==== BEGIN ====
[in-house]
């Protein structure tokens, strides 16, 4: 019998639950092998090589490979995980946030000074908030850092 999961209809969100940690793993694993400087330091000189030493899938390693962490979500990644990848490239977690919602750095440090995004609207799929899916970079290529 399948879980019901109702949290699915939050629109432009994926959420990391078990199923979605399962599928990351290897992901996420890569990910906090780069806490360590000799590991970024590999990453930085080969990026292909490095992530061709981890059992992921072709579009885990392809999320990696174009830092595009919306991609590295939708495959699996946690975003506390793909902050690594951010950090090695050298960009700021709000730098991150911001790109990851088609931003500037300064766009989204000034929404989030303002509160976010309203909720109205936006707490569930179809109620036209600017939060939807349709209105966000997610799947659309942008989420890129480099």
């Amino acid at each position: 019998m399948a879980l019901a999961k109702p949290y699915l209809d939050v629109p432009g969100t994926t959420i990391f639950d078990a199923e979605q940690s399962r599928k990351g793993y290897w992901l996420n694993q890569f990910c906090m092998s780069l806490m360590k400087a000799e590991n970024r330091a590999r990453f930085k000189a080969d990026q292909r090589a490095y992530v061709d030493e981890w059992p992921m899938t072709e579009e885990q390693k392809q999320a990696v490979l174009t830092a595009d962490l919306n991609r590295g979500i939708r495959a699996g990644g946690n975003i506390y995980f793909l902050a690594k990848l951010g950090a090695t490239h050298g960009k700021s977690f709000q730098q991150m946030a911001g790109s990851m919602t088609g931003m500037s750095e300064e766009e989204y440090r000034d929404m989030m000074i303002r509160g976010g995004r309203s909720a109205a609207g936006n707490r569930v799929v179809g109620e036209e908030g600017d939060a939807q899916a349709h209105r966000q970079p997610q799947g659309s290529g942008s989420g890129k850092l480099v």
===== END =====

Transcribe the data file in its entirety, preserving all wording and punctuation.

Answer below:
[in-house]
């Protein structure tokens, strides 16, 4: 019998639950092998090589490979995980946030000074908030850092 999961209809969100940690793993694993400087330091000189030493899938390693962490979500990644990848490239977690919602750095440090995004609207799929899916970079290529 399948879980019901109702949290699915939050629109432009994926959420990391078990199923979605399962599928990351290897992901996420890569990910906090780069806490360590000799590991970024590999990453930085080969990026292909490095992530061709981890059992992921072709579009885990392809999320990696174009830092595009919306991609590295939708495959699996946690975003506390793909902050690594951010950090090695050298960009700021709000730098991150911001790109990851088609931003500037300064766009989204000034929404989030303002509160976010309203909720109205936006707490569930179809109620036209600017939060939807349709209105966000997610799947659309942008989420890129480099």
């Amino acid at each position: 019998m399948a879980l019901a999961k109702p949290y699915l209809d939050v629109p432009g969100t994926t959420i990391f639950d078990a199923e979605q940690s399962r599928k990351g793993y290897w992901l996420n694993q890569f990910c906090m092998s780069l806490m360590k400087a000799e590991n970024r330091a590999r990453f930085k000189a080969d990026q292909r090589a490095y992530v061709d030493e981890w059992p992921m899938t072709e579009e885990q390693k392809q999320a990696v490979l174009t830092a595009d962490l919306n991609r590295g979500i939708r495959a699996g990644g946690n975003i506390y995980f793909l902050a690594k990848l951010g950090a090695t490239h050298g960009k700021s977690f709000q730098q991150m946030a911001g790109s990851m919602t088609g931003m500037s750095e300064e766009e989204y440090r000034d929404m989030m000074i303002r509160g976010g995004r309203s909720a109205a609207g936006n707490r569930v799929v179809g109620e036209e908030g600017d939060a939807q899916a349709h209105r966000q970079p997610q799947g659309s290529g942008s989420g890129k850092l480099v």